[Ads-l] "March Madness" "Sweet Sixteen" and the like

Peter Reitan pjreitan at HOTMAIL.COM
Wed Apr 10 19:33:02 UTC 2019

Reviewers of the original book referred to the hatter as a "mad hatter" as early as December 1865, and the character known as "the Mad Hatter" was a feature of numerous stage versions of the story from as early as 1876.

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From: American Dialect Society <ADS-L at LISTSERV.UGA.EDU> on behalf of Laurence Horn <laurence.horn at YALE.EDU>
Sent: Wednesday, April 10, 2019 12:22:10 PM
Subject: Re: "March Madness" "Sweet Sixteen" and the like

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Sender:       American Dialect Society <ADS-L at LISTSERV.UGA.EDU>
Poster:       Laurence Horn <laurence.horn at YALE.EDU>
Subject:      Re: "March Madness" "Sweet Sixteen" and the like

> On Apr 10, 2019, at 1:15 PM, Michael Everson <everson at EVERTYPE.COM> =
> Of course in =E2=80=9CA Mad Tea-Party=E2=80=9D the March Hare is quite =
mad (the Hatter is not, and he is never called *Mad Hatter either by =

It=E2=80=99s true that Carroll never identifies him as the *Mad* Hatter, =
but he (the Hatter, not Carroll) strikes me as being quite competitive =
in madness to the March Hare in that chapter. Gardner writes in The =
Annotated Alice that Tenniel, in illustrating the Mad Tea Party =
(https://www.nls.uk/exhibitions/treasures/alice-in-wonderland/tea-party), =
drew the Hatter, at Carroll=E2=80=99s own suggestion, =E2=80=9Cto =
resemble one Theophilus Carter, a furniture dealer near Oxford. Carter =
was known in the area as the Mad Hatter, partly because he wore a top =
hat=E2=80=A6=E2=80=9D And of course Tenniel=E2=80=99s Hatter wears that =
top hat with the large price sign, =E2=80=9CIn this style 10/6=E2=80=9D. =
Tenniel also drew the Hatter as a spitten image of Bertrand Russell, who =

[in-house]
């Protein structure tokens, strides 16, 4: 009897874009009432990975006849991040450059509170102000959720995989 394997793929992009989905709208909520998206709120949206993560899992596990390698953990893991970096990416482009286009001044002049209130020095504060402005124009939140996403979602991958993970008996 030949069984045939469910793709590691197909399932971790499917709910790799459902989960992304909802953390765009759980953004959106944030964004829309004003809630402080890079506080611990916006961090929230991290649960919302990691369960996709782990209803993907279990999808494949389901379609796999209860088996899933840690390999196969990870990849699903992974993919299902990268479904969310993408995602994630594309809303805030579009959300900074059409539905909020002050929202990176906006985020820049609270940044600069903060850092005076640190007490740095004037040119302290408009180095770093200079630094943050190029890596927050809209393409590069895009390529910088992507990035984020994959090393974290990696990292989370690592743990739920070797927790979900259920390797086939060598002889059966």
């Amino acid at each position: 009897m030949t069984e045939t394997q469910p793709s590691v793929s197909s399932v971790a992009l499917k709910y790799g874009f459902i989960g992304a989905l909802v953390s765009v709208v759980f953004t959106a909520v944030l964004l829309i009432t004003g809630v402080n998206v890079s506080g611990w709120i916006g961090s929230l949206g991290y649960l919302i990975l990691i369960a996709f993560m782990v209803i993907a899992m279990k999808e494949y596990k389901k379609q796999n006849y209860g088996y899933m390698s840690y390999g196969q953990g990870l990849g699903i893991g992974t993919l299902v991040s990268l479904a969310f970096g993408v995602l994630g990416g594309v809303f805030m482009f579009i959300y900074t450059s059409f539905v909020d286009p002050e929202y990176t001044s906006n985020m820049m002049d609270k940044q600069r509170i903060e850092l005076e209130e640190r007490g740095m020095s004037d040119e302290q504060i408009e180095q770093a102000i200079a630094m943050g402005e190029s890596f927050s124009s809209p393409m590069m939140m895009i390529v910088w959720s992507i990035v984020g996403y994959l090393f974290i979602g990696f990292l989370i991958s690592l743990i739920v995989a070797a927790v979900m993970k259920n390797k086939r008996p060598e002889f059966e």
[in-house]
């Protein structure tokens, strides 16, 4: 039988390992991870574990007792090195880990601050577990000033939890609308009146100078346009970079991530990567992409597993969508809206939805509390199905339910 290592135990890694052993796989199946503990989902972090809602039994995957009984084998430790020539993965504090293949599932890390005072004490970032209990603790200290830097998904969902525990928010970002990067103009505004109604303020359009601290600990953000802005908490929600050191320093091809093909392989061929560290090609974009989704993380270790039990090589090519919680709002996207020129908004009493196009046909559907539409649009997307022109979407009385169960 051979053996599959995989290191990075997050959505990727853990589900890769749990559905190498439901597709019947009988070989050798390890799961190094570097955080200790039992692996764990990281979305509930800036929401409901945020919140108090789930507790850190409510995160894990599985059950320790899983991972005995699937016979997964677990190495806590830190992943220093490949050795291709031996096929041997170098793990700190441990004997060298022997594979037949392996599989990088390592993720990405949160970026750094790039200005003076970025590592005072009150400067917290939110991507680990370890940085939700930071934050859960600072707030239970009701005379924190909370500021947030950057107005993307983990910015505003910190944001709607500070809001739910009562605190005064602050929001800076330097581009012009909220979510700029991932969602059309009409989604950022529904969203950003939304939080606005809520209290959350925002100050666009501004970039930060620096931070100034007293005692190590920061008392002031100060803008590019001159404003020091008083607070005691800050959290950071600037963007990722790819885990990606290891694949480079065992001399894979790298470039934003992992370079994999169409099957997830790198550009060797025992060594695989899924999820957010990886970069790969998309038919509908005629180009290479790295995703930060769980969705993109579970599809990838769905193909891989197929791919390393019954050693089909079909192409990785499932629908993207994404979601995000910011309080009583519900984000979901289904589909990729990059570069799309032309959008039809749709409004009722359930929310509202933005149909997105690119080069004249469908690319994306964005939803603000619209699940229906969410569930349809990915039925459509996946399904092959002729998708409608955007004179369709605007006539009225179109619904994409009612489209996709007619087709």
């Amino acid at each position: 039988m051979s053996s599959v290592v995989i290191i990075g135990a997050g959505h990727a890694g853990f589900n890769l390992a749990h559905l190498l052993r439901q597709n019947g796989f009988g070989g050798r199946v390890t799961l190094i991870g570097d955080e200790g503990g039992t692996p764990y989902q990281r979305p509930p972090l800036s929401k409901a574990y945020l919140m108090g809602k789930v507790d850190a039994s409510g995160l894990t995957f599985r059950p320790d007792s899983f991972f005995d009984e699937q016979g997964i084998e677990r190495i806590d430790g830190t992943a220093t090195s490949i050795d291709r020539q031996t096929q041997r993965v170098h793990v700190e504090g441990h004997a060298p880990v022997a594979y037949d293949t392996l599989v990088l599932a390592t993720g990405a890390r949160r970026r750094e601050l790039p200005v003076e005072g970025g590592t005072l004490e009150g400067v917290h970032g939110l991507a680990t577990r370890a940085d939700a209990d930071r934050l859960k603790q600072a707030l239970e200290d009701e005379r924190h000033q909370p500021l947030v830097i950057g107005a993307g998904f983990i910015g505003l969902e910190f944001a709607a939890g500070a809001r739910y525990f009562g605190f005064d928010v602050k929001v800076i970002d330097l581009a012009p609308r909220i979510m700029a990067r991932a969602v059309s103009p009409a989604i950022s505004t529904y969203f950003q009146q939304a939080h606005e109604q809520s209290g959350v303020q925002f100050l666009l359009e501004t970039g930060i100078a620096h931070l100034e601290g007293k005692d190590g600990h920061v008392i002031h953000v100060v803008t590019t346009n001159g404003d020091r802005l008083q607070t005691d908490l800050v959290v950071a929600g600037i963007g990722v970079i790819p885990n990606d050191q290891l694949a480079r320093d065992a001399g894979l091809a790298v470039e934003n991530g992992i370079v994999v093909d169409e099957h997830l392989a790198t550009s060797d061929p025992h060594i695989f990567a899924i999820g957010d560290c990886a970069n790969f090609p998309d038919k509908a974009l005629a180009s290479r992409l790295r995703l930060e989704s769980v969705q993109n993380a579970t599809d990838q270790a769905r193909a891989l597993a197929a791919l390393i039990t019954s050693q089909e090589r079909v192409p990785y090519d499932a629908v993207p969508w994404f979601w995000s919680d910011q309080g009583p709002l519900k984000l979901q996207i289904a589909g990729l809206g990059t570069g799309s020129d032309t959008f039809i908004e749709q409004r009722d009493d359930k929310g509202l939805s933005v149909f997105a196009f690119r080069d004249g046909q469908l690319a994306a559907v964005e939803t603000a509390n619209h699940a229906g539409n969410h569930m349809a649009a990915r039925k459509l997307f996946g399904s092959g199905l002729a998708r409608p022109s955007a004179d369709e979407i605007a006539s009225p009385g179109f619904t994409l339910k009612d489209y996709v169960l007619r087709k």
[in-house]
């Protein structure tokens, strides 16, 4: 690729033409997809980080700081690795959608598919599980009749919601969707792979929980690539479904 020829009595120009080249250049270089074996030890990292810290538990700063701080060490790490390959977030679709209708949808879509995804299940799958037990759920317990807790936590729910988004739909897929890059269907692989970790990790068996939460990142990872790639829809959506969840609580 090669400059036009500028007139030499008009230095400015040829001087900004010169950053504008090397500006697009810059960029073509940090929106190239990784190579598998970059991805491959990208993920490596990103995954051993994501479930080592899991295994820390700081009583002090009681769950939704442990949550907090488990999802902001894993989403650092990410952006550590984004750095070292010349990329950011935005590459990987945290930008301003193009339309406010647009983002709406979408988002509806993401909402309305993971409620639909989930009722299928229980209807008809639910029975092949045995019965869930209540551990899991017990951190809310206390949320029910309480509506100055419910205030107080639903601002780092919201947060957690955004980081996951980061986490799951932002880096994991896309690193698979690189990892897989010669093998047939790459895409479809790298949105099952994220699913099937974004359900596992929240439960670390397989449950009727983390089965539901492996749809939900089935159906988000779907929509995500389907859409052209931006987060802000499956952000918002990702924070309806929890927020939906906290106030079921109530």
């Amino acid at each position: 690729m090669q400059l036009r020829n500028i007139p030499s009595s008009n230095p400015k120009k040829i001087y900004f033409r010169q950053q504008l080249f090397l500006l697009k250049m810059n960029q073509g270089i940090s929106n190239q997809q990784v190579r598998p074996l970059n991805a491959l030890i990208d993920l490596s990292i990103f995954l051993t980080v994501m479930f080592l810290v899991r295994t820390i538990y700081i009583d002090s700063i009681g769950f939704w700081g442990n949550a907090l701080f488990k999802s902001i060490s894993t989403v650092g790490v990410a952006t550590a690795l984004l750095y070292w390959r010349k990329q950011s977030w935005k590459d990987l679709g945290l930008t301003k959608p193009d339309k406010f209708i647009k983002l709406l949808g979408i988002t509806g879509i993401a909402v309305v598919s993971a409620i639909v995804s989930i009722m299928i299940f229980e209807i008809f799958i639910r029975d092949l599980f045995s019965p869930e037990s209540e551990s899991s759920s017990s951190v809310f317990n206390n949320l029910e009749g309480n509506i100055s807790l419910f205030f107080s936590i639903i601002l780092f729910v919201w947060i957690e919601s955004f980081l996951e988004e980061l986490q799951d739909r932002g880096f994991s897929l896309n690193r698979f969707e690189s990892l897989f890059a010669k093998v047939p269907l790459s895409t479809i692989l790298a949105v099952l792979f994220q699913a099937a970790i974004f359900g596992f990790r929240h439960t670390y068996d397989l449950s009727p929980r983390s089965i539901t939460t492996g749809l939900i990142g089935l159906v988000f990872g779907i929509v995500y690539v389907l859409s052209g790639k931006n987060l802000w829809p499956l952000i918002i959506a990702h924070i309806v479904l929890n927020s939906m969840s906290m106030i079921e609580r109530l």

was born five years after the publication of Alice=E2=80=99s Adventures =
in Wonderland, but that=E2=80=99s another story.=20


> but there is also the story the Dormouse tells of the three sisters =
with all the alliteration of things beginning with M:
> =E2=80=98They were learning to draw,=E2=80=99 the Dormouse went on, =
yawning and rubbing its eyes, for it was getting very sleepy; =E2=80=98and=
 they drew all manner of things =E2=80=94 everything that begins with an =
M=E2=80=94 =E2=80=A6 such as mouse-traps, and the moon, and memory, and =
muchness =E2=80=94 you know you say things are =E2=80=9Cmuch of a =
muchness=E2=80=9D=E2=80=94 did you ever see such a thing as a drawing of =
a muchness?=E2=80=99
> Michael Everson
>> On 29 Mar 2019, at 18:58, Peter Reitan <pjreitan at HOTMAIL.COM> wrote:
>> Last year I started a thread about this here.
>> =
>> I recently posted a piece summarizing my findings on "March Madness", =
"Sweet Sixteen," "Elite Eight", "Cinderella" teams and the "Big Dance."
>> =
>> I didn't find anything earlier than the 1927 "Sweet Sixteen" I =
mentioned here last year, although I did find some new, early examples =
from 1928, also in Indiana.
>> I didn't find anything earlier than the 1931 example of "March =
Madness" Barry Popik found previously.  I did, however, provide examples =
of earlier meanings of "March madness," including one common usage =
relating to bad weather.
>> The 1931 example appears to play off the weather-related usage.  =
Under the headline, "March Madness," it refers to a number of recent =
upsets in the tournament as "flurries".  It does not unambiguously refer =
to the tournament itself as "March madness," although the inspiration =
for the expression is clearly there.
>> =
>> I haven't seen any other examples until 1937 when it becomes common, =
and was used at that time in both Indiana and Michigan.  It might be =
older, but no examples in print other than the 1931 example.
> ------------------------------------------------------------
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